Part of the advantage of Pakistani hegemony over Afghanistan in the 1990s was that Islamabad could have groups that it was funding or manipulating outside of its territory. Afghanistan was relegated to an obscure, abandoned backwater that was essentially a free-fire zone for regional proxy warfare. States from all over Eurasia were dragged into Afghanistan’s internecine battles.
Following 9/11, the Afghan morass brought into most if not all of the armies of the Western world. At the same time, Pakistan’s military and intelligence apparatus was ejected after the fall of Konduz in late November 2001. Now as the West and its allies clamor for the exits, Pakistan, Iran and other regional powers will be forced to reassess their role in the future of Afghanistan. And it does not look promising. The Pentagon would like to leave a residual number of troops behind for training and “support” missions pending an as yet unspecified status-of-forces agreement being worked out with Kabul.
Though the United States ending its combat mission in Afghanistan has made a big splash in the news, there has already been an attrition on Western troop numbers. Dutch troops packed up and left Uruzgan Province in August 2010 when the Netherlands enfeebled coalition government collapsed over the issue. The Dutch ditched their Australian partners in the home province of Mullah Muhammed Omar which created a vacuum that had to be filled by American troops. The French, now deployed in Mali in what is perceived as being a more immediate to France’s national interests, entirely abandoned their combat mission in Kapisa Province in November 2012. The final French combat troops then departed Afghanistan altogether in December 2012. New Zealand plans on pulling out the majority of its troops from Bamiyan Province by April of this year.
In the understated words of noted Pakistani journalist Rahimullah Yusufzai: “2014 and the Western withdrawal will not mean Pakistan’s problems are over.”
New York- I saw on twitter that the former Amir (leader) of Jamaat-e-Islami Pakistan, Qazi Hussain Ahmad, died in Islamabad today (technically tomorrow in Pakistan). I photographed him campaigning against the vote in the February 2008 parliamentary elections. Hussain was reciting his boilerplate firebrand rhetoric urging the constituent members of the All Parties Democratic Movement to shun any political activities that further legitimated the rule of Pervez Musharraf. Hussain riled the entirely male crowd to keep the embers of jihad alight in both Kashmir and Afghanistan.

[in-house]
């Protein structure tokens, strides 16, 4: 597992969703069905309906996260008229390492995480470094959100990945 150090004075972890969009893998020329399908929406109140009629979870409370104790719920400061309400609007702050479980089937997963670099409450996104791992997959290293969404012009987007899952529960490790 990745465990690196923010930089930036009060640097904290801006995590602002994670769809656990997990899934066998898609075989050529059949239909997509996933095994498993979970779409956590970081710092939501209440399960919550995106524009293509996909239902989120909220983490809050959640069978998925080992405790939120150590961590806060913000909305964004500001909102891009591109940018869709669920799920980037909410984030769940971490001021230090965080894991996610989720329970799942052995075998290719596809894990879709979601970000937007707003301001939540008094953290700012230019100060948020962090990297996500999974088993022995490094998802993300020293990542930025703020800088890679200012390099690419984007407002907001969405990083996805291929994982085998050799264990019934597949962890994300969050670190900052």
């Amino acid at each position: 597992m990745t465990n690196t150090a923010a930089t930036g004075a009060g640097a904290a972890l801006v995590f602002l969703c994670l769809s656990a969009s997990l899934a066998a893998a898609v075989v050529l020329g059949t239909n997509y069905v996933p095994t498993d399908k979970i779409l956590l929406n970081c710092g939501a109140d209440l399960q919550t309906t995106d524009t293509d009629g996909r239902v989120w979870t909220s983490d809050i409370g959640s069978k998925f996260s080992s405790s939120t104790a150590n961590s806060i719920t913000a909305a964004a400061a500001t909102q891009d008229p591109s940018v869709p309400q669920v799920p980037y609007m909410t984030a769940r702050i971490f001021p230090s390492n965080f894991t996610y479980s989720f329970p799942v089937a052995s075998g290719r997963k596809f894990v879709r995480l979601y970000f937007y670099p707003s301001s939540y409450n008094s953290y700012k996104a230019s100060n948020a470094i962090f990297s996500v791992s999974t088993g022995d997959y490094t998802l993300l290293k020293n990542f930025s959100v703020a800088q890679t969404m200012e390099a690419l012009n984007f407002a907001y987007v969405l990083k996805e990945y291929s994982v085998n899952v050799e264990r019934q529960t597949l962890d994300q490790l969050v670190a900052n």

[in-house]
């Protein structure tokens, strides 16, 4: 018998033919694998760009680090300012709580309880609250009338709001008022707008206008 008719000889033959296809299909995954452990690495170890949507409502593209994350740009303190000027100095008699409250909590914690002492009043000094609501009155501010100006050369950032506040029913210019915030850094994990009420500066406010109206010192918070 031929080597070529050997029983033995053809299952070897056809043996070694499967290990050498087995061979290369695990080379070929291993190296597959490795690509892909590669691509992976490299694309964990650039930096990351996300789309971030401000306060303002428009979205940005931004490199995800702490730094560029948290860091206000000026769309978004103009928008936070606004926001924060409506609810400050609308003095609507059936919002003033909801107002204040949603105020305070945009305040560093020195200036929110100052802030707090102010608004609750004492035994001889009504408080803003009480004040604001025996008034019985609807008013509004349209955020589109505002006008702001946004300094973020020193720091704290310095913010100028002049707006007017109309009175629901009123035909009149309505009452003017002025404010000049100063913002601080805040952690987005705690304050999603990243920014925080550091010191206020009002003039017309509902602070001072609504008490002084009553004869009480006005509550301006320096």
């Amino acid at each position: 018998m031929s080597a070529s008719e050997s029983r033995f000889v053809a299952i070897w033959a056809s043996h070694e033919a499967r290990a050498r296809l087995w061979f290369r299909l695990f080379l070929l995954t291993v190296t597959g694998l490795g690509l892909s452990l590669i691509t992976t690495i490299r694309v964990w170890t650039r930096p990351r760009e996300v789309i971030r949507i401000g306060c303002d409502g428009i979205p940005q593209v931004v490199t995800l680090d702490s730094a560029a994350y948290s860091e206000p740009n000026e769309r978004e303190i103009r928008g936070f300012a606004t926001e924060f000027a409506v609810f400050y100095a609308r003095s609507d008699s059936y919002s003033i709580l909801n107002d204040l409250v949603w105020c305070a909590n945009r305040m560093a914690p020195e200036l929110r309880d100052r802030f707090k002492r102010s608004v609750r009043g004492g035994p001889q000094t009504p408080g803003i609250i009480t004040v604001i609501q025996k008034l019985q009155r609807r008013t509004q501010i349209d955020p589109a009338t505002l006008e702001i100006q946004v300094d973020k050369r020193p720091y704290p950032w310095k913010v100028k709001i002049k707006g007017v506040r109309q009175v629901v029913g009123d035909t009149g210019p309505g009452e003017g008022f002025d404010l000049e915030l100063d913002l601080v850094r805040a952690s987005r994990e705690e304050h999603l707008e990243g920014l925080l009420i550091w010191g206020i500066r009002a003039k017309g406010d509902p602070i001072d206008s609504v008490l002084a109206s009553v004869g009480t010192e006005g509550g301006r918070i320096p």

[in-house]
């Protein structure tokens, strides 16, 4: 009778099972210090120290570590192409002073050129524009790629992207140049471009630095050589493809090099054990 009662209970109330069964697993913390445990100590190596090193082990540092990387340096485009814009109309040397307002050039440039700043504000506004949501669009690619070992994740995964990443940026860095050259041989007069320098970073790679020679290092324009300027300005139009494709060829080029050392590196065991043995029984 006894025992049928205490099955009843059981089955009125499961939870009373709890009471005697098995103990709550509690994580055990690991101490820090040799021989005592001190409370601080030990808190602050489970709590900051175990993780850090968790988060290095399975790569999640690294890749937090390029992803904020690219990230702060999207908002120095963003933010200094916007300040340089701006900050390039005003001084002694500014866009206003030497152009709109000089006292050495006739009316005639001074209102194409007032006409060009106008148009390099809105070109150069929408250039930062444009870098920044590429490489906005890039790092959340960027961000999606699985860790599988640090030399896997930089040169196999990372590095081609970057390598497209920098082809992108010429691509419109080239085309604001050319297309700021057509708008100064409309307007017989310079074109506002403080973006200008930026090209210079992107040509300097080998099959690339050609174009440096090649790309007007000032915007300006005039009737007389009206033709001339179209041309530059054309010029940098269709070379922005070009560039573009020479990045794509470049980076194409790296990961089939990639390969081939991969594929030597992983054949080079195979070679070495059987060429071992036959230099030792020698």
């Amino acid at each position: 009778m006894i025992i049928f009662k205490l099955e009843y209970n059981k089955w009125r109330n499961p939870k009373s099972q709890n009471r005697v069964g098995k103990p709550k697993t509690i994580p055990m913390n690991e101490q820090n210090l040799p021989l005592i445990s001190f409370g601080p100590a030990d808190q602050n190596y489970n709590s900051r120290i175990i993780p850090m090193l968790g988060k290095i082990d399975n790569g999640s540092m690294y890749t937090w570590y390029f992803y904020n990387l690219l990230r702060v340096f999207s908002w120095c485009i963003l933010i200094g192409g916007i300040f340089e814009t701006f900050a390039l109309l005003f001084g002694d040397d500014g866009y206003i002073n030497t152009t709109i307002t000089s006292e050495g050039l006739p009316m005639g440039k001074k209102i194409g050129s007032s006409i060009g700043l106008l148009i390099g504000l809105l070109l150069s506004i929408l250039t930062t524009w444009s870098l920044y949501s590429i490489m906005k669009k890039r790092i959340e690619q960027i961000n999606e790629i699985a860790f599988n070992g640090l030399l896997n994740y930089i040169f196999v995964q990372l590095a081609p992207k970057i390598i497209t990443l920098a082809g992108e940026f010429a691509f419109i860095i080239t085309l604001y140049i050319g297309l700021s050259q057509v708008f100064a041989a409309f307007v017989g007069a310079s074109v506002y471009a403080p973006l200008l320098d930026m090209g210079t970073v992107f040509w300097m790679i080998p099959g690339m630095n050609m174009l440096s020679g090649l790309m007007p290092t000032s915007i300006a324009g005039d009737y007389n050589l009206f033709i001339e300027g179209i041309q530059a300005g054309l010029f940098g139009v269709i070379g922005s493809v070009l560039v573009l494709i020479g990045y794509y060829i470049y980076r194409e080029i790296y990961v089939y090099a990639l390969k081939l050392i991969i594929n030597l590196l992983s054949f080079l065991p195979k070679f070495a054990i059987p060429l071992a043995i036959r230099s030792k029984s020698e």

Despite the efforts of such political luminaries like the late Qazi Hussain Ahmad and Imran Khan, two days later, the general elections were held rather quietly and with a minimum of political violence and their results maintained the feudal status quo of the country’s dynastic politics. Pakistan should theoretically be gearing up for a new round of general elections next month seeing as the events in these photos took place five years ago.
Though Hussain, a stalwart of mainstream jihadi politics in Pakistan, has now passed from the scene, his comrade in Punjabi and Pashtun politics carries on. Imran Khan continues to portray himself in English-language media outlets as a sort of neo-anti-colonialist who is altruistically trying to eject American influence from the Pakistani polity. But the mere fact that he was leading a rally that had anti-Shia extremists from Jaish-e-Muhammad and Sipah-e-Sahaba Pakistan in the mix gave me the impression he is a savvy political operator who provides Urdu-language audiences with quite a different message-if in no other way than by the visible company he keeps.
Khan is now marketing himself in the West as an anti-drone activist–fair play–but in some circles of the Pakistani intelligentsia, he is derisively referred to as “Taliban Khan” for his seeming appeasement of the Tehrik-e-Taliban Pakistan. At least with Qazi Hussain Ahmad, you always knew exactly where he stood.